That winter, we set a date, booked a venue, and selected a photographer. But when it came to the nuts and bolts of planning our wedding, we were six months out and back in fire season mode. I admittedly already had a vision in mind even before I said, “Yes.” After four years together, it was easy to visualize walking down the aisle to Kenny. So, I took to planning with ease. Kenny, on the other hand, was busy and feeling the stress of not being able to make every appointment with me. I quickly realized I needed to make sure he felt included, too.
We sat down, as a couple, and talked about what we each wanted for the wedding and what felt flexible enough to let the other decide. We were about to get married, after all. Establishing this level of trust was a great lesson in compromise and problem-solving. We made our “must-haves” list: I knew I wanted yellow roses in honor of my home state, Texas, and a tableful of homemade pies instead of a cake.
Kenny knew he wanted to serve smoked chicken and mac and cheese for dinner, and to find a unique vest and bow tie to wear the day of the ceremony. Everything else, he trusted I could handle in his absence. First, this took pressure off Kenny. He was doing his best and was available whenever possible. Second, this led to a wonderful period of chats with my dad, mom, sister, best friends, and future mother-in-law to plan the day. The saying, “It takes a village,” was our mantra. (My dad proclaimed to friends that he was my unofficial wedding planner, a memory I will cherish forever.) Not to mention, their expertise led to ideas I would have never considered, like using postcards from our favorite places as the guest book. At the event, I think everyone felt a special sense of ownership for a job well done.
Take something off your plate
It’s not easy to plan a wedding with an absent partner, so give yourself permission to ask for help. Whether that means abandoning a do-it-yourself idea, or outsourcing it to a professional, you do not have to do it all. Yes, you can do it all! You’ve got this! But, it’s okay to say, “Actually, I need a little help.” (And, hire a day-of coordinator, so you can truly enjoy the day’s events.) Dying to use that cute Pinterest idea for centerpieces? Ask your bridesmaids to lend a hand!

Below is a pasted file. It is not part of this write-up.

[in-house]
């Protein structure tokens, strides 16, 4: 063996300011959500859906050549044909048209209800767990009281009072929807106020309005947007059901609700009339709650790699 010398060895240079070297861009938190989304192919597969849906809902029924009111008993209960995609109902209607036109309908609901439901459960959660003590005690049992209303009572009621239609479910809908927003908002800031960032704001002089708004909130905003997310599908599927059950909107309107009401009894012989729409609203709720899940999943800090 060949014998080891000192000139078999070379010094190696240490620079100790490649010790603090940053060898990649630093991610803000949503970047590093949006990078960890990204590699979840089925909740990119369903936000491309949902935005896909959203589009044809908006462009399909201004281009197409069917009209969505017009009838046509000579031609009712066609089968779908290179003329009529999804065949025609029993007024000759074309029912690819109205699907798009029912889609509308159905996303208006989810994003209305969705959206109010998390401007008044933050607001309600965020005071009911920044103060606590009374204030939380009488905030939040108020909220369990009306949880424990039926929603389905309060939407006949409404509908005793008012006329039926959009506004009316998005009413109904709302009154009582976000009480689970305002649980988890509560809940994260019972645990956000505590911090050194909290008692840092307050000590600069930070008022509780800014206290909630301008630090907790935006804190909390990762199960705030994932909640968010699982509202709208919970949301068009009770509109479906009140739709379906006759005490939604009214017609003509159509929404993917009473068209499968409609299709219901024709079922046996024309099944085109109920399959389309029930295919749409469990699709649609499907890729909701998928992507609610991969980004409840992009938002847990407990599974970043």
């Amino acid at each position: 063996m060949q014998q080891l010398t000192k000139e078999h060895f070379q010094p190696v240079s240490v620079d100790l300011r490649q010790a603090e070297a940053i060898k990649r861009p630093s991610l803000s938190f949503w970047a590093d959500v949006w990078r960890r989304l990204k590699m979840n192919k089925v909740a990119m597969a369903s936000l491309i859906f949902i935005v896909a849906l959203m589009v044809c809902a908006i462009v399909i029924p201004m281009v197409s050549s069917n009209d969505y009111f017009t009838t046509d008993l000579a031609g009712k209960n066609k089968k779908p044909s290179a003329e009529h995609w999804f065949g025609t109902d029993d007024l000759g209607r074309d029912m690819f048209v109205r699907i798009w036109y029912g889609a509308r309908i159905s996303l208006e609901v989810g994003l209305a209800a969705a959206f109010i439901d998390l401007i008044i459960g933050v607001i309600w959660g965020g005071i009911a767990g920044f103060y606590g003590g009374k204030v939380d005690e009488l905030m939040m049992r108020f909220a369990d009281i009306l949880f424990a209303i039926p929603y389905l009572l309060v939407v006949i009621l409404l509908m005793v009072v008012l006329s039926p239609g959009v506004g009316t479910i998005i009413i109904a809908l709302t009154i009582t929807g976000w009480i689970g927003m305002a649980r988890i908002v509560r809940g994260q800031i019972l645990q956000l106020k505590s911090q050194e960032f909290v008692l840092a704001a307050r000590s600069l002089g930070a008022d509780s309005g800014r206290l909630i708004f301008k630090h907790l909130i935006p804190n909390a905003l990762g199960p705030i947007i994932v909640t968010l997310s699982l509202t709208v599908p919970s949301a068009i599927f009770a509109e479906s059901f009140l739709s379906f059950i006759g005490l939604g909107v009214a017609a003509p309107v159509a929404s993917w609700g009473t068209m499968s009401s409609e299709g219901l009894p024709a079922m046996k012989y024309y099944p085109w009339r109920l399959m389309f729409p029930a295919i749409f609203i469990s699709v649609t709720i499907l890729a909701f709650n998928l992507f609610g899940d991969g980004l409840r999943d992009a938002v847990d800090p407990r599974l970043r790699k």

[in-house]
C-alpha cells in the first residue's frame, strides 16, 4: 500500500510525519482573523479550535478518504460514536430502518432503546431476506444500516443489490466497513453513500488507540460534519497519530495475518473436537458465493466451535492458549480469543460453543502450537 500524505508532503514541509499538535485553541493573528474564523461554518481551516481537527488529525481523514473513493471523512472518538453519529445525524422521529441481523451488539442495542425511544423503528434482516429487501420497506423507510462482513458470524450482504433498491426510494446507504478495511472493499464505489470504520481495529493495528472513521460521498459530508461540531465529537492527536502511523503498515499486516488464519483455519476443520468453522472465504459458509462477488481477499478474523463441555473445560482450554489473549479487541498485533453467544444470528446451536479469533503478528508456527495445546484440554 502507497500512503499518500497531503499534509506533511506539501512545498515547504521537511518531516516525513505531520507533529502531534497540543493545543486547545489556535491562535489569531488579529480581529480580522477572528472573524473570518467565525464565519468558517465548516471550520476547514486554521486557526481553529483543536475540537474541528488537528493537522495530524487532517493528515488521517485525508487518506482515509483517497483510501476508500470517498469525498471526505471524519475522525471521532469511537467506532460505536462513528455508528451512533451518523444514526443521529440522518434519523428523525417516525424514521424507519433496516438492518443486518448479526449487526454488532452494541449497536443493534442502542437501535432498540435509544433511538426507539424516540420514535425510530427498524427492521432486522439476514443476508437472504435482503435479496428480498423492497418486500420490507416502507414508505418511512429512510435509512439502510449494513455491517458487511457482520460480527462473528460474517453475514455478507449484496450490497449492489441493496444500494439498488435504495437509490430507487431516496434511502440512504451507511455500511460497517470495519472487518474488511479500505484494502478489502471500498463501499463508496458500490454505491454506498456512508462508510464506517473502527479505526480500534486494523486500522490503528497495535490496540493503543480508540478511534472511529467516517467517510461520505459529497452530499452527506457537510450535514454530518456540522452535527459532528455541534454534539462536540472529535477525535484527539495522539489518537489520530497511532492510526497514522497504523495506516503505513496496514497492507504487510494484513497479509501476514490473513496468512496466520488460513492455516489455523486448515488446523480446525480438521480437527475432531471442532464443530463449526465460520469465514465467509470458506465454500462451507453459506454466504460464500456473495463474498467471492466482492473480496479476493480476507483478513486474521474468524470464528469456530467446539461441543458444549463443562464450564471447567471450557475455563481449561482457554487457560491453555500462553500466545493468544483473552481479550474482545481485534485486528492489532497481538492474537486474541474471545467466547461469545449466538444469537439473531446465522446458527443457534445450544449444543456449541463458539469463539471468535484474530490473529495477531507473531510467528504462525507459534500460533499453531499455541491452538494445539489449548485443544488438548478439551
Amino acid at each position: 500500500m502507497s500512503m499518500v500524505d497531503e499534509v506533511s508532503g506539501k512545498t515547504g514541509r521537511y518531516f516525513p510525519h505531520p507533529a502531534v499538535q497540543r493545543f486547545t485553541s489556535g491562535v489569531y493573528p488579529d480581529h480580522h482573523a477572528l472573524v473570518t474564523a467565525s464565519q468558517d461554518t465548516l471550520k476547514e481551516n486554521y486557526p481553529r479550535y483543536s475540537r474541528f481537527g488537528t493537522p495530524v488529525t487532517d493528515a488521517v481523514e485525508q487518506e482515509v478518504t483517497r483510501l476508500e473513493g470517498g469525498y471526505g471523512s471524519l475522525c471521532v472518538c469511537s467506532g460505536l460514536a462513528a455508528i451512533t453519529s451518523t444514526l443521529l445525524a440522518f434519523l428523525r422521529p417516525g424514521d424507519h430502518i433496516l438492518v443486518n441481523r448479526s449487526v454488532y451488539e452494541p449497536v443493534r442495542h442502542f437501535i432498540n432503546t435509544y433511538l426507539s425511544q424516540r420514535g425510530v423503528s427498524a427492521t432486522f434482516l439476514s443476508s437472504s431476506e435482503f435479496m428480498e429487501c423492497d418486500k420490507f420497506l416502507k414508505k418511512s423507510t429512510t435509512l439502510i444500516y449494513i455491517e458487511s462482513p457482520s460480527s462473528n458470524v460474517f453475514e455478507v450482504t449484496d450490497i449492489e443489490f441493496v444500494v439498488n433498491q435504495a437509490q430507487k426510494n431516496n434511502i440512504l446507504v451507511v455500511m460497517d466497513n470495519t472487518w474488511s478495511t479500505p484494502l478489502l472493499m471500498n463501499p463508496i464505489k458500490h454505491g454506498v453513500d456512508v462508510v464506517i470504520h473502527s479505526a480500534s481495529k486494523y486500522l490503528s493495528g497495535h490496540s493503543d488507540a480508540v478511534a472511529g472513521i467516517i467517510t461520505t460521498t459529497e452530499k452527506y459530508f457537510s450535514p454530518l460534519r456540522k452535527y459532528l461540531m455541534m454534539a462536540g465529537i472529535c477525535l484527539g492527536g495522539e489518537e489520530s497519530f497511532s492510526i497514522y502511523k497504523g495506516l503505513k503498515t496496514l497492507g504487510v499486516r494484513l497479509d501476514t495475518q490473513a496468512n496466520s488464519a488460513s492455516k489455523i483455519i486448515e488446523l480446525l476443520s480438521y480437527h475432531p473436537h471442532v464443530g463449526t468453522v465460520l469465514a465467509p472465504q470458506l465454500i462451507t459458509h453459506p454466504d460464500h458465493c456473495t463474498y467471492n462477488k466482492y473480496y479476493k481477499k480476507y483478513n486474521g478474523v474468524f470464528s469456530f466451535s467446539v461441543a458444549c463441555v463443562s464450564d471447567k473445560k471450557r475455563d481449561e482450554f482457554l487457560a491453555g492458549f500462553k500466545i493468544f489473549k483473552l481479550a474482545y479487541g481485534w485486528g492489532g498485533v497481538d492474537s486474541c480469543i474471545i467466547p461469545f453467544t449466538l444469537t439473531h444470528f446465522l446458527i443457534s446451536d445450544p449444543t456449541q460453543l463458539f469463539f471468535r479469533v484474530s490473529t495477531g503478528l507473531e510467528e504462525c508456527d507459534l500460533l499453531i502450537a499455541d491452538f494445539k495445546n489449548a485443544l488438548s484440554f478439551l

Every newlywed couple says it, and they are right: Not everything will go as planned. There will be bumps in the road and moments that make you lose sight of the joy of it all. Pair this with not being able to call your other half? Well, that’s tough. But in those moments, take a deep breath and remember what you are doing: planning a day to celebrate choosing to love someone forever! That’s pretty fantastic. And, if that means being a little bit flexible about, oh, let’s say, forgetting to put a place for the names on the RSVP cards? It will all be okay!
And yes, that happened. I completely forgot to put a place for names. I used my journalism-fueled reporter skills to figure out just who was not coming, so I could still stick to my seating arrangement plan (not recommended!). But hey, it worked out! And no one was the wiser.
This is just the beginning!
Reliving the hours and hours it took to plan our big day is so fun. I love revisiting the photos, notes, and details that at one point seemed like they would never come together. (Spoiler alert: They all did!) And, it was beautiful and so worth it. While I remember each and every detail of that wonderful fall day, the one I will never ever forget—and the one that was the most important—was the second Kenny and I said, “I do” and promised to be there for each other, no matter how long fire season may seem or how busy our lives may become.
As you embark on your wedding planning, take this time to learn a bit more about you individually and as a couple, about how you solve problems, plan, and even deal with stress. I promise: It will serve you well in the future. It’s going to be a great day, and it’s only just the beginning!
A Texas native, Kate Hull Heidenreich moved to Idaho’s Teton Valley in 2012. She is a freelance writer and the associate editor for Teton Valley Magazine. Her work has appeared in numerous regional and national publications, including Texas Monthly, Texas Highways, Mountain Outlaw, Austin Monthly, and Women’s Health. When not writing, Kate can be found exploring her surrounding “Wydaho” home with her husband, Kenny, and their cattle dog, June.